The Time-Travelling Circus: The Dossier concerning Pablo Fanque and the Electrolier – a story of loss and libraries told by the Ring Mistress, the Head of Special Collections and the Special Collector. The Ring Mistress is an unreliable narrator who reports on the fate of Fanque’s first wife Susannah Darby, who died tragically during a performance involving a horse, a tight-rope and a large chandelier.
My Wet Hot Drone Summer: Lex Brown – The year is 2056. Hotshot lawyer Mia Garner needs a fresh start after dumping her cheating boyfriend. So she goes on a cross-country drive with Derek, her handsome tech stepbrother, to meet Xavier Ceron, a mysterious CEO who wants to acquire the game-changing nanochip Derek invented.
Burning Blue: Cara Benedetto – Josey, an ex-model and struggling artist, leaves her loveless husband behind in New York to focus on her work upstate. Her retreat is interrupted when she meets brash and alluring Trish, who opens Josey up to a new sexual awakening. But when she gets her big break back in the city, will Josey’s ambitions pull the new lovers apart?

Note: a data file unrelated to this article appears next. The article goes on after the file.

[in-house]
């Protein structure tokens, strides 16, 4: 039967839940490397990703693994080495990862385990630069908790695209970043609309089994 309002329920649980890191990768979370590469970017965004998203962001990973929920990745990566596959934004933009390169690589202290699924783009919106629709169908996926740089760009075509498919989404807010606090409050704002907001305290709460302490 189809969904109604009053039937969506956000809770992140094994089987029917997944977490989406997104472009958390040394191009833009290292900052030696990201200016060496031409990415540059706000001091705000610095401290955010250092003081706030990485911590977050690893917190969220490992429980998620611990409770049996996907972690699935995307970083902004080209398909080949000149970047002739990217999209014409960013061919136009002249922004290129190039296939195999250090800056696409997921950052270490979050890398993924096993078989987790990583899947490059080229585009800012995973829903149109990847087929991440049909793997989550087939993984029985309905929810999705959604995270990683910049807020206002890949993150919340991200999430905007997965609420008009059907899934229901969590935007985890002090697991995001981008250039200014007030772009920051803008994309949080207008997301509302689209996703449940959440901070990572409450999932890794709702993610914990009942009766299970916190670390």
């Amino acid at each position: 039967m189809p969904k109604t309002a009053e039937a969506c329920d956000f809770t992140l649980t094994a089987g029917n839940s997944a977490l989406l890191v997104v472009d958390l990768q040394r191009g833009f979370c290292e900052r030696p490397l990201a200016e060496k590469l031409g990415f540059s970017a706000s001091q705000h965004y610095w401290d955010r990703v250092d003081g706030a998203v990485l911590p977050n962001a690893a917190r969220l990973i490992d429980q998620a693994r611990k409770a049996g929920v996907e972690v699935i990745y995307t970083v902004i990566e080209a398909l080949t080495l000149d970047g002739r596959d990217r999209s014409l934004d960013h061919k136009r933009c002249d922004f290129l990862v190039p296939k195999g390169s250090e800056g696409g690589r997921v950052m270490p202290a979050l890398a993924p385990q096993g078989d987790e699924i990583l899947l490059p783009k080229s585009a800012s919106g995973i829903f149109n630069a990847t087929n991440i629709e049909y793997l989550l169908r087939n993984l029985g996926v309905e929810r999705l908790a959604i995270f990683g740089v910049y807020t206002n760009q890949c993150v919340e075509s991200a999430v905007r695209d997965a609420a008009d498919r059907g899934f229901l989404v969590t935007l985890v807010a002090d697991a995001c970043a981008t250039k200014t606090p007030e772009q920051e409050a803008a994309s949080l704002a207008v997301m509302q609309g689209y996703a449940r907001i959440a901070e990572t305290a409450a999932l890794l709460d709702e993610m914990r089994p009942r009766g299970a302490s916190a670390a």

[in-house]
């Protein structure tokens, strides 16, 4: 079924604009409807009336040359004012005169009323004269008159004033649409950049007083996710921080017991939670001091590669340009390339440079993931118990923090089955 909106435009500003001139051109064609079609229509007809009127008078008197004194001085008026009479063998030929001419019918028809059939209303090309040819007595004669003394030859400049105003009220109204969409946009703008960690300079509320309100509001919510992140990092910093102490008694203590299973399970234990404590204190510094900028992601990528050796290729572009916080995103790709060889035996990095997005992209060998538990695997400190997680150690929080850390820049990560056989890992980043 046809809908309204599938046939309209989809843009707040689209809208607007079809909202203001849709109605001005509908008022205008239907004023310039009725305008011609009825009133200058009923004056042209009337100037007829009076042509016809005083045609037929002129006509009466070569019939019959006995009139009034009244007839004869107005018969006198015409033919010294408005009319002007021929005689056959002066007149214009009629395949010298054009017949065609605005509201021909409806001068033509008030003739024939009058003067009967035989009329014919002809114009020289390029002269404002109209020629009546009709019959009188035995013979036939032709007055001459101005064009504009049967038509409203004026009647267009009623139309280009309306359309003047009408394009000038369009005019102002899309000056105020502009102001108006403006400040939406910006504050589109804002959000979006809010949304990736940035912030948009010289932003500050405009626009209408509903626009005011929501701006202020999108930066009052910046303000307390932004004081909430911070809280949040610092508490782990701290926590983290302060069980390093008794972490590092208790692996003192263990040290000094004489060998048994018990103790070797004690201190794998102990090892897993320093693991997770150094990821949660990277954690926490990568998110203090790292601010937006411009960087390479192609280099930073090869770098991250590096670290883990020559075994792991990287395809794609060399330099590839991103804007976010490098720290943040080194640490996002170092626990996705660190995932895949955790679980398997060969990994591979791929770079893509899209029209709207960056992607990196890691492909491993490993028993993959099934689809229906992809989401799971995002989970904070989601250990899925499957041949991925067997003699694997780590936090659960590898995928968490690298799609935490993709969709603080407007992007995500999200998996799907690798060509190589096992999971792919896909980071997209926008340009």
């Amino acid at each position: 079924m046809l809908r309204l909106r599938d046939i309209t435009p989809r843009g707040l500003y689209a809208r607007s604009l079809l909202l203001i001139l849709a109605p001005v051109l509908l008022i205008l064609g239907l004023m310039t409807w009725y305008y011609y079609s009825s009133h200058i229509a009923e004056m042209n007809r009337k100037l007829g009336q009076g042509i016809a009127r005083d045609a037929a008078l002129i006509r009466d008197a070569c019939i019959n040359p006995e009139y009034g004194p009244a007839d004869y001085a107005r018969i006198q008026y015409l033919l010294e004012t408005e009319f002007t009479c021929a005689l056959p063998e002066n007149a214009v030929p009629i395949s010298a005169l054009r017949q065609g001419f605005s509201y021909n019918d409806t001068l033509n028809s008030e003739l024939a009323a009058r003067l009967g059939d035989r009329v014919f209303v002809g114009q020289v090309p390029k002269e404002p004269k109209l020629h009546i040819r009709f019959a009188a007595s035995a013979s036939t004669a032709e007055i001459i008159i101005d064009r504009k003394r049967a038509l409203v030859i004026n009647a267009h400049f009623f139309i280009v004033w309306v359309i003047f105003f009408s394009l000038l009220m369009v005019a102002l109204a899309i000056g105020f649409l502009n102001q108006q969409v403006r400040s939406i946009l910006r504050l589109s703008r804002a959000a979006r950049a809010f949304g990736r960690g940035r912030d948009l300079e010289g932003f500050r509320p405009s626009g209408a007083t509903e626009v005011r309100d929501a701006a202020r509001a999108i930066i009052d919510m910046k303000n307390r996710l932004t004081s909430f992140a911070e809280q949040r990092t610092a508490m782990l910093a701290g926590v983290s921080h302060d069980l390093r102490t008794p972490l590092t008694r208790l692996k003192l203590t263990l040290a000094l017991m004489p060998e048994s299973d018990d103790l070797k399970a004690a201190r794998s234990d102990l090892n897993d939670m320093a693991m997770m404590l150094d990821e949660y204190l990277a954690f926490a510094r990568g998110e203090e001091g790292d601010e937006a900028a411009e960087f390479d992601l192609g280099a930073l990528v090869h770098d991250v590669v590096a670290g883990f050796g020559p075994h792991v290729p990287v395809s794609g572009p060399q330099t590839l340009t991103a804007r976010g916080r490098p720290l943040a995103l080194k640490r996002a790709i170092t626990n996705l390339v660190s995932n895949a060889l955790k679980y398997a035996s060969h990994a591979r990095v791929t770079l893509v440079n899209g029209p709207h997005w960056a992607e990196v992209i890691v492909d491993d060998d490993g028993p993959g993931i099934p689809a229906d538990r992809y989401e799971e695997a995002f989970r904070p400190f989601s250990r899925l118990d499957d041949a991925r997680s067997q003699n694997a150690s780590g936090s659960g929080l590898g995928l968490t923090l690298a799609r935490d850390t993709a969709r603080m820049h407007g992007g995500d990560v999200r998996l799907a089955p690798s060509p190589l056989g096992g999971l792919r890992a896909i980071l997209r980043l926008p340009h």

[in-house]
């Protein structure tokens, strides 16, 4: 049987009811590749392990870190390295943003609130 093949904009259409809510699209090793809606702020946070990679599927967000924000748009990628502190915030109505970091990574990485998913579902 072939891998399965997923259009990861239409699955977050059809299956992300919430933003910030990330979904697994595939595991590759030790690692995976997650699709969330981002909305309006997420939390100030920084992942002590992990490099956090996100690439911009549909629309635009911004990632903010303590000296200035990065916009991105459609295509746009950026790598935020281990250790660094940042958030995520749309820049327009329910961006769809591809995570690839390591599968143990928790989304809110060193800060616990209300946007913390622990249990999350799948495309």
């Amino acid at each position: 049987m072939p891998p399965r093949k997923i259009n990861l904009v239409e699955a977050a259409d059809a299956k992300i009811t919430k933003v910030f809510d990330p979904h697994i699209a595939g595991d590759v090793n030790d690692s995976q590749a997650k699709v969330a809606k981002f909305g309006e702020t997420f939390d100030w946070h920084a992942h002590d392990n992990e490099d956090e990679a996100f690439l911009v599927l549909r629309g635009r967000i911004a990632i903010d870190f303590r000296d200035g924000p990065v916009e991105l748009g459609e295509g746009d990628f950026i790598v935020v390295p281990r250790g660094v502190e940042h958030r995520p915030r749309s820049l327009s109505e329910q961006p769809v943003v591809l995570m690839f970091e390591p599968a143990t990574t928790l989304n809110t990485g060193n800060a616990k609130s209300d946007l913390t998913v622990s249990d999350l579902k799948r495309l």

I Would Do Anything for Love: Al Bedell – High School freshman Cecily Nicole Scott is looking for love in all the wrong places. She finds it first with Mike A in the back of his car. Then she meets Mike B, a ‘Professional Devirginizer’. Smart, tender and depraved, I Would Do Anything for Love is Spring Breakers meets Judy Blume.